|Four Factors||Percent||Nat'l Rank|
|Off Reb Rate||34.2||95|
Now things begin to get interesting. UMass won 25 games last season, went deep in the A-10 tournament, and reached the NIT final four. The Minutemen return four starters from that squad, including their leading scorer, who is a dynamic point guard.
This will be quite the contrast from Penn State in more ways than one--UMass is perfectly comfortable running the floor, and in fact finished last season at No. 3 nationally in adjusted tempo. That is, potentially, good news for NC State, but the Pack's guards must make better decisions if the transition game is going to pay dividends in this matchup. They need to be better prepared for those situations, because this game could be wide the hell open.
Head coach Derek Kellogg inherited a team that liked to run, and he's pretty much maintained that legacy, even into what is now his fifth season. His offenses have generally been poor because they haven't shot the ball well, but the Minutemen turned a corner last season, and with so much experience returning, it is reasonable to expect more improvement.
It still isn't a team likely to shoot exceptionally well, but the lineup is full of versatile scorers, and that presents its own set of problems for opposing defenses. NC State's perimeter defense is going to have to be more alert in this one, as UMass is considerably more dangerous from three-point range than Penn State.
Chaz Williams (5-9, 175) -- Williams led UMass in scoring last season and did a fine job leading the offense, but he struggled where you might expect someone of his size to struggle. He hit just 40.5% of his twos, which was lower than his three-point shooting percentage. The trouble with someone like Williams is it's not as simple as "make him put the ball on the floor." He's also good at getting to the line, and he is an excellent free throw shooter. So keep him in front of you and he could pull up from three, where he is deadly; play to stop the jump shot and he could easily end up shooting free throws.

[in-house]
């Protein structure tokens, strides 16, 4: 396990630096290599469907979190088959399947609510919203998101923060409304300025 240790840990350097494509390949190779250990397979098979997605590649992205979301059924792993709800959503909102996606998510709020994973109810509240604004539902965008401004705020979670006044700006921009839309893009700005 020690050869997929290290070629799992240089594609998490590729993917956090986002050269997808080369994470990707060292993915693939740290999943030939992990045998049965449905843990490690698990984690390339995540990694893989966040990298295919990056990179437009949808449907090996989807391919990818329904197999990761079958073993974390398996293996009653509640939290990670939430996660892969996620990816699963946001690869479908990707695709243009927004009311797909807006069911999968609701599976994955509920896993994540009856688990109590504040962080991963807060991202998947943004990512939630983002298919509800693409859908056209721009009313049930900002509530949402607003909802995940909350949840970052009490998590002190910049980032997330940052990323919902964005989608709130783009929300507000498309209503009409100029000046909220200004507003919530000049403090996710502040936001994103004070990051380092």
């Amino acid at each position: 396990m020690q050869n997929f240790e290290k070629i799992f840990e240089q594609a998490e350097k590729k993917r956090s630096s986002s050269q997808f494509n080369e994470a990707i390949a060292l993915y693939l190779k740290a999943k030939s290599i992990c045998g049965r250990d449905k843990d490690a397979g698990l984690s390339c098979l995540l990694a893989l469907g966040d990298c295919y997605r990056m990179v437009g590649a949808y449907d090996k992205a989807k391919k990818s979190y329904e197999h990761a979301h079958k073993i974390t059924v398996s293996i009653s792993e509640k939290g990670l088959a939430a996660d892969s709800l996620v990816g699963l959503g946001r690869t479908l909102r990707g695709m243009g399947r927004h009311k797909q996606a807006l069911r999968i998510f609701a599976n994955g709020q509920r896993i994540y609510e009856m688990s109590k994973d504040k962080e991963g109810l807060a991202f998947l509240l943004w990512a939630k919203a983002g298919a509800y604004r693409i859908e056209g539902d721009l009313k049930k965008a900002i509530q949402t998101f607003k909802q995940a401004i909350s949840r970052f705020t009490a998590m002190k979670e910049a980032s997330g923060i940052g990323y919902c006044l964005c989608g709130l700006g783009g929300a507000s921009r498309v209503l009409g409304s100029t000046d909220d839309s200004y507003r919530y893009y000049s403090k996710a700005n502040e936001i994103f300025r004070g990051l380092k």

Jesse Morgan (6-5, 190) -- Morgan isn't likely to draw many fouls, and while his steal rate is solid, he does not provide much in the way of secondary value. His playing time increased significantly as a sophomore last season and he developed into a good three-point shooter (36.1%), with his attempts split about evenly between twos and threes; he hit just 43% of his twos, though, so this is one guy State wants to funnel inside the arc.
Raphiael Putney (6-9, 185) -- Second on the team in scoring last season. He hit 57.1% of his twos and 37.3% of his threes--and he took 143 three-pointers--so he is a dangerous and versatile scoring threat. He was also the team's best shot botherer and defensive rebounder among the the team's regular rotation.
Terrell Vinson (6-7, 220) -- Vinson has been pretty accurate inside the arc over the course of his career; his issue is perhaps an over-reliance on three-pointers. Last year he attempted 107 threes and made 30.8% of them--that was a career high 3FG%. If you're sensing a theme by this point, though, you're right. UMass has a lineup full of veteran players who can score inside or out, and this will be a much different challenge from Penn State.
Cady Lalanne (6-9, 250) -- Played sparingly last year, but put up impressive rebounding and block rates. He needs to get the turnovers under control, but with enough minutes, he'll post some double-doubles.
|Four Factors||Percent||Nat'l Rank|
|Off Reb Rate||34.1||252|
While it has its costs, Kellogg has built a disruptive defense that appears to rely on a fair bit of zone. That pays dividends in the block and 2FG% categories, but they have not rebounded well at this end under Kellogg, and they tend toward the foul-prone end of the spectrum.
If State isn't more careful with the ball on Friday, though, the shortcomings may not matter much. UMass presents a different challenge from Penn State in a number of ways, and how quickly the Pack adjusts is going to be crucial.